theory definition thus places OCB or ERB in the realm of phenomenology,
unobservable and completely subjective in nature. Moreover, Organ
suggested that the "contextual behaviours" approach provided a more
tenable definition of OCB. Contextual behaviours "do not support the
technical core itself so much as they support the broader organisational,
social, and psychological environment in which the technical core must
function". This definition is not clouded by any notions of discretion, rewards,
or intent of the actor. This definition only assumes that the behaviours
should support "the organisational, social, and psychological environment"
rather than the "technical core." There is no specific motive presumed of the
actor, nor are there any other antecedents inferred. What subjectivity that
exists is that surrounding the fuzzy line between what is and is not included
in the technical core. This ambiguity will likely persist.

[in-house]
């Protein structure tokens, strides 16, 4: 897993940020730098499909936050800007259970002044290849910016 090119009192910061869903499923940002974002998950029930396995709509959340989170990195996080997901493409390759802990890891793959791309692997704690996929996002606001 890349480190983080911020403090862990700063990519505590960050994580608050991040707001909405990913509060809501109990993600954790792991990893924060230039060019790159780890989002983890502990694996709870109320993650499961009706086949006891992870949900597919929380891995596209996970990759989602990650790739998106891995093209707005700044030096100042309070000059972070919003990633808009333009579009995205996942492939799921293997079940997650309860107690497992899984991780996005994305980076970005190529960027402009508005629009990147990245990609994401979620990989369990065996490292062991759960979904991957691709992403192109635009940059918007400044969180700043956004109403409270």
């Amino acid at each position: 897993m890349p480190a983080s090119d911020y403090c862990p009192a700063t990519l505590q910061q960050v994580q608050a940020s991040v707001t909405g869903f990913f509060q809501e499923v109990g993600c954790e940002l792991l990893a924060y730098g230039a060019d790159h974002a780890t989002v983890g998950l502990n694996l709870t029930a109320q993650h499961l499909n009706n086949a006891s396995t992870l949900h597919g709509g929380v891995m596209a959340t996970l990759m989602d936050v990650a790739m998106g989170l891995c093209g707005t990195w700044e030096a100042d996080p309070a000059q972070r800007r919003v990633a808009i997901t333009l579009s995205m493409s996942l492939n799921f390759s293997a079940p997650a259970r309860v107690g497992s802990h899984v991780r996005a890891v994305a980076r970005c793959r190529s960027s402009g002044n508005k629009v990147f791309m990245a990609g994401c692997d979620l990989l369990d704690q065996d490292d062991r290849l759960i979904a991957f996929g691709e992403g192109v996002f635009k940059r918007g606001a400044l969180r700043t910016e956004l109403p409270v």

Importance of OCB

Successful organisations need employees who will do more than their usual
job duties and provide performance that is beyond expectations.

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A Study to Improve Organisational Citizenship Behaviour

Organisational citizenship behaviours (OCB) describe actions in which


employees are willing to go above and beyond their prescribed role
requirements. Prior theory suggests and some research supports the belief
that these behaviours are correlated with indicators of organisational
effectiveness.

Review of selected literature

This paper examined relationships between OCB and organisational


effectiveness. A few studies have shown that OCB are positively related to
indicators of individual, unit, and organisational performance. Like most
behaviours, OCB are probably multi-determined. That is, there is no one
single cause of OCB. Theoretical frameworks for all other classes of
organisational behaviour, from job performance to turnover to absenteeism,
include multiple sources of causation. It makes sense to apply the same
rationale to OCB. Relaxing the "single cause" parameter will keep the search
for determinants of OCB from becoming narrow in focus and exclusionary in
conceptualisation.